Charleston City Council votes to support of I-526

Charleston City Council votes to support of I-526

CHARLESTON, SC (WCSC) - Charleston City Council leaders voted to approve a resolution Tuesday night, supporting Charleston County in its efforts to complete the final phase of I-526.
During a public comment period, locals had an opportunity to speak out in favor, and in opposition, of the resolution.

"It will be the end of Johns Island," William Saunders, of Johns Island, said. "If it's built, it's going to completely destroy Johns Island."

 But those in favor say 526 would ease traffic congestion along Highway 17, support public transportation avenues as well as offer an evacuation options once extended to Johns Island and James Island.

"If we have such a catastrophic event, how do we get people off the island? Councilman Marvin Wagner, representative of District 5, said. "The two bridges that are part of 526 is the answer."
The approved resolution indicates the city would "join the request of Charleston County Council for the Bank Board to extend, until Dec. 31, 2016, the timeframe within which the County may explore and study sources of revenue to fund the shortfall in the project's budget."
The projected cost of the extension is approximately $725 to $750 million dollars. $420 million in financial assistance is on reserve with the State Infrastructure Bank, but Charleston County is on deadline to supply a funding plan for the balance.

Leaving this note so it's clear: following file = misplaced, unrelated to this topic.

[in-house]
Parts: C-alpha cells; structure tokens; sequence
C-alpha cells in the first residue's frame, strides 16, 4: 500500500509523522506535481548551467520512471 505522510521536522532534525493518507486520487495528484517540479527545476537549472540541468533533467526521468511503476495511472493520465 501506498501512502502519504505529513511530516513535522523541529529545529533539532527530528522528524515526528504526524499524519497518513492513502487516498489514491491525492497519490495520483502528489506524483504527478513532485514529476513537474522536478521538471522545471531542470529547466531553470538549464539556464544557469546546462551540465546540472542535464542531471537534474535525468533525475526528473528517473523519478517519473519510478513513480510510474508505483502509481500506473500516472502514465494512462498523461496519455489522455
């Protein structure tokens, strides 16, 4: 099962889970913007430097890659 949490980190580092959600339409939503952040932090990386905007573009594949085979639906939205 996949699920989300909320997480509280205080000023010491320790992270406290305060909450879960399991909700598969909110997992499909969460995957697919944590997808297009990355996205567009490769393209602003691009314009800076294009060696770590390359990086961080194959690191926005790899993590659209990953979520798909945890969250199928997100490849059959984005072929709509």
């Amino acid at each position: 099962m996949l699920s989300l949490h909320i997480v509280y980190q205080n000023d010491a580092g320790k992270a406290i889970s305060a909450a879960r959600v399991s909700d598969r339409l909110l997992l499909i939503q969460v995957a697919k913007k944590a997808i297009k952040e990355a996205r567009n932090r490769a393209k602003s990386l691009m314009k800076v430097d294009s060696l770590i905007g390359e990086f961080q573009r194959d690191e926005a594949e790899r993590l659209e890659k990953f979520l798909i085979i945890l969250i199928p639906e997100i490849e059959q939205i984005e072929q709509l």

Those in opposition of 526 extension said Tuesday's resolution offered little information on how that balance would be met.

"There's still the question of how to fund $350 million dollars, and there really aren't any answers," Natalie Olson, staff attorney for the Coastal Conservation League, said. "The city's resolution didn't have any level of specificity to fund the project or a plan moving forward. This isn't a good use of taxpayers so the next step should be to unwind the project and use the money for real needs."
Two council members, William Dudley Gregorie and Mike Seekings, also opposed the resolution.

Despite debate from the public on whether I-526 is a valuable investment, Mayor John Tecklenburg said the passed resolution indicates a sign of support to the State Infrastructure Bank.
"City Council supports the continuation of 526 and they made that crystal clear tonight," Tecklenburg said. "I don't like a toll either but...if this is an important project, which I believe it is, we have to step up to the plate and be willing to take responsibility in order to get it done and that's what I'm trying to do."
The meeting with county leaders and members of the Bank Board scheduled for Thursday has been postponed until early May.
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